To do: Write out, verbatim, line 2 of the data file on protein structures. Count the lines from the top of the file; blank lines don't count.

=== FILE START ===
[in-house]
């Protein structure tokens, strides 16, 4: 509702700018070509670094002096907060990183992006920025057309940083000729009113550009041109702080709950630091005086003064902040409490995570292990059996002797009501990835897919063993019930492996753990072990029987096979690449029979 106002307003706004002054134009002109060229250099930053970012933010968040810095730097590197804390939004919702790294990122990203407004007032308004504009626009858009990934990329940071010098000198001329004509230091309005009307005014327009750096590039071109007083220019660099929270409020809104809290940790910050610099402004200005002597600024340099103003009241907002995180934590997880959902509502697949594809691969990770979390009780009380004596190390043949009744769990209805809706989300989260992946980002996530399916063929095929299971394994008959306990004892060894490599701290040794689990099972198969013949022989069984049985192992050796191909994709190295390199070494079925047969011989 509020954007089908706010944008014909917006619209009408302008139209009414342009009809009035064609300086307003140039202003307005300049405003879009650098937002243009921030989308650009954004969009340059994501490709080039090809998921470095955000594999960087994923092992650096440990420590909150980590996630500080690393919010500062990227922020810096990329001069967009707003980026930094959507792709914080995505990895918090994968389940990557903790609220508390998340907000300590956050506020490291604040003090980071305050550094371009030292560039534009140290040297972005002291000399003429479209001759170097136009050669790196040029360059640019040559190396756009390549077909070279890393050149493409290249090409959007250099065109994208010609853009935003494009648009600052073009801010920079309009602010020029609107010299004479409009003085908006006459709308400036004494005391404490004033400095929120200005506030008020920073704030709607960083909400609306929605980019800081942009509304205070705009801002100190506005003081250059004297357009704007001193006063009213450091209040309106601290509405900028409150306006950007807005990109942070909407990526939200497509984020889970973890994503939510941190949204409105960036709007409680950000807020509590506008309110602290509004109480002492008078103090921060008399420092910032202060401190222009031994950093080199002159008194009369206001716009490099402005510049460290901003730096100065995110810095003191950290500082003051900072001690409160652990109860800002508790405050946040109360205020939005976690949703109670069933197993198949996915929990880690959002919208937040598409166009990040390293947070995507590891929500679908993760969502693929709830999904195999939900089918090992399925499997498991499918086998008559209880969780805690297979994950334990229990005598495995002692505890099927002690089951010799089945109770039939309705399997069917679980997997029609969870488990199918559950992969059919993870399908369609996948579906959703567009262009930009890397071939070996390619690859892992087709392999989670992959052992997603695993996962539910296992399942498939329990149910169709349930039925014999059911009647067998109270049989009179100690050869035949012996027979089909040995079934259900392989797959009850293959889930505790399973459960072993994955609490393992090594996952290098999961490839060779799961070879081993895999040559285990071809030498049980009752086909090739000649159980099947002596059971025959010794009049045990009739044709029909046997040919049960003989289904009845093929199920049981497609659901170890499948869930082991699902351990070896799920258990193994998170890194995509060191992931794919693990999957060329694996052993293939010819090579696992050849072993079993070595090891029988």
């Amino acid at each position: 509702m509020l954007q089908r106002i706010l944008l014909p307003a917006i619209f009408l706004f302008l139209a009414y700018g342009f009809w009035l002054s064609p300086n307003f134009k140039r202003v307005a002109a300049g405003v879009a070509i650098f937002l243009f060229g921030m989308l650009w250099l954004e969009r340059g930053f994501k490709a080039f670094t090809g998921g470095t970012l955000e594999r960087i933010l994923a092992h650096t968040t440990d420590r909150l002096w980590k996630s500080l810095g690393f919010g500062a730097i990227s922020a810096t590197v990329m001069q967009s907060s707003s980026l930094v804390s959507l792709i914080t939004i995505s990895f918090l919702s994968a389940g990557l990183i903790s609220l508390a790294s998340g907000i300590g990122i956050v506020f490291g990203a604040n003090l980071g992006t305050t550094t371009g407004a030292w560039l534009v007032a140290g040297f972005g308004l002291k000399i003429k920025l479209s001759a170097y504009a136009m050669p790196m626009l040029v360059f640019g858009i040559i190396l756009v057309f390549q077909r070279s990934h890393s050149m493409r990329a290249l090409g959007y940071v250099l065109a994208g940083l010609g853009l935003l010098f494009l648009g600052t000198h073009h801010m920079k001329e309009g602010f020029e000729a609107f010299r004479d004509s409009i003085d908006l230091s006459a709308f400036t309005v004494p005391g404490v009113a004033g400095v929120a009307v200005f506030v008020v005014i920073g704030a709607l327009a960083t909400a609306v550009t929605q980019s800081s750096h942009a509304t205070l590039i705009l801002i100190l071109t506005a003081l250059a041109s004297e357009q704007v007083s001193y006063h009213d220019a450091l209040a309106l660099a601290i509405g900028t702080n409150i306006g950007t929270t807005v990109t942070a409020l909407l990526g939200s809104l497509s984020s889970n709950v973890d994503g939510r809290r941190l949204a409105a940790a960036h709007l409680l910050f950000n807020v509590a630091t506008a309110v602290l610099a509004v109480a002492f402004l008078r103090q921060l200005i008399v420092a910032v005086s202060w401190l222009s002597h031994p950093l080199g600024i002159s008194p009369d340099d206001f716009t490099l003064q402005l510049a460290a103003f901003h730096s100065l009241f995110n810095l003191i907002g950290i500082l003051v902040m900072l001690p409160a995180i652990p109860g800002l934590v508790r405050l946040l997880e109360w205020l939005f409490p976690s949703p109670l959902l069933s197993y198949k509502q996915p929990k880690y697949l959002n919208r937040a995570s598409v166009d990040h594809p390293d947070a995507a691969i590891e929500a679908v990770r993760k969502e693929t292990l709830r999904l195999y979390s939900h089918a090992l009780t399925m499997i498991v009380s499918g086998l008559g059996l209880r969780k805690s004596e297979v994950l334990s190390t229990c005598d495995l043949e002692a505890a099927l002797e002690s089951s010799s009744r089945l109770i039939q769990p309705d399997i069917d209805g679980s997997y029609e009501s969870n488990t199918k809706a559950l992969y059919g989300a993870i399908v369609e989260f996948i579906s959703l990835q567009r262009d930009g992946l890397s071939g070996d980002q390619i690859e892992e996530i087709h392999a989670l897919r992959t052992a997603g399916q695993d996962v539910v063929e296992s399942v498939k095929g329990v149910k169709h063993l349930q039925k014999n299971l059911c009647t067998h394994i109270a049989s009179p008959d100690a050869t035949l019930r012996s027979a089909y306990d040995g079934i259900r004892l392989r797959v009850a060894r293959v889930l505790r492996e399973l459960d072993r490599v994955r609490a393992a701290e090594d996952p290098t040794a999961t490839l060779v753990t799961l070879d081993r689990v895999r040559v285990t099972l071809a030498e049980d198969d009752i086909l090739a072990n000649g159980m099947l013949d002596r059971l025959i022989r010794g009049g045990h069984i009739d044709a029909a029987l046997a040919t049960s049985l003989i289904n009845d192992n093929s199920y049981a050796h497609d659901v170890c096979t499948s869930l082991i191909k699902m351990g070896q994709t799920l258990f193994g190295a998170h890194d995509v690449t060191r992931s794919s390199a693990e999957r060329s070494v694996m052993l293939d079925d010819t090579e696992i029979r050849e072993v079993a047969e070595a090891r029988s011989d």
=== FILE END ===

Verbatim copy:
């Protein structure tokens, strides 16, 4: 509702700018070509670094002096907060990183992006920025057309940083000729009113550009041109702080709950630091005086003064902040409490995570292990059996002797009501990835897919063993019930492996753990072990029987096979690449029979 106002307003706004002054134009002109060229250099930053970012933010968040810095730097590197804390939004919702790294990122990203407004007032308004504009626009858009990934990329940071010098000198001329004509230091309005009307005014327009750096590039071109007083220019660099929270409020809104809290940790910050610099402004200005002597600024340099103003009241907002995180934590997880959902509502697949594809691969990770979390009780009380004596190390043949009744769990209805809706989300989260992946980002996530399916063929095929299971394994008959306990004892060894490599701290040794689990099972198969013949022989069984049985192992050796191909994709190295390199070494079925047969011989 509020954007089908706010944008014909917006619209009408302008139209009414342009009809009035064609300086307003140039202003307005300049405003879009650098937002243009921030989308650009954004969009340059994501490709080039090809998921470095955000594999960087994923092992650096440990420590909150980590996630500080690393919010500062990227922020810096990329001069967009707003980026930094959507792709914080995505990895918090994968389940990557903790609220508390998340907000300590956050506020490291604040003090980071305050550094371009030292560039534009140290040297972005002291000399003429479209001759170097136009050669790196040029360059640019040559190396756009390549077909070279890393050149493409290249090409959007250099065109994208010609853009935003494009648009600052073009801010920079309009602010020029609107010299004479409009003085908006006459709308400036004494005391404490004033400095929120200005506030008020920073704030709607960083909400609306929605980019800081942009509304205070705009801002100190506005003081250059004297357009704007001193006063009213450091209040309106601290509405900028409150306006950007807005990109942070909407990526939200497509984020889970973890994503939510941190949204409105960036709007409680950000807020509590506008309110602290509004109480002492008078103090921060008399420092910032202060401190222009031994950093080199002159008194009369206001716009490099402005510049460290901003730096100065995110810095003191950290500082003051900072001690409160652990109860800002508790405050946040109360205020939005976690949703109670069933197993198949996915929990880690959002919208937040598409166009990040390293947070995507590891929500679908993760969502693929709830999904195999939900089918090992399925499997498991499918086998008559209880969780805690297979994950334990229990005598495995002692505890099927002690089951010799089945109770039939309705399997069917679980997997029609969870488990199918559950992969059919993870399908369609996948579906959703567009262009930009890397071939070996390619690859892992087709392999989670992959052992997603695993996962539910296992399942498939329990149910169709349930039925014999059911009647067998109270049989009179100690050869035949012996027979089909040995079934259900392989797959009850293959889930505790399973459960072993994955609490393992090594996952290098999961490839060779799961070879081993895999040559285990071809030498049980009752086909090739000649159980099947002596059971025959010794009049045990009739044709029909046997040919049960003989289904009845093929199920049981497609659901170890499948869930082991699902351990070896799920258990193994998170890194995509060191992931794919693990999957060329694996052993293939010819090579696992050849072993079993070595090891029988």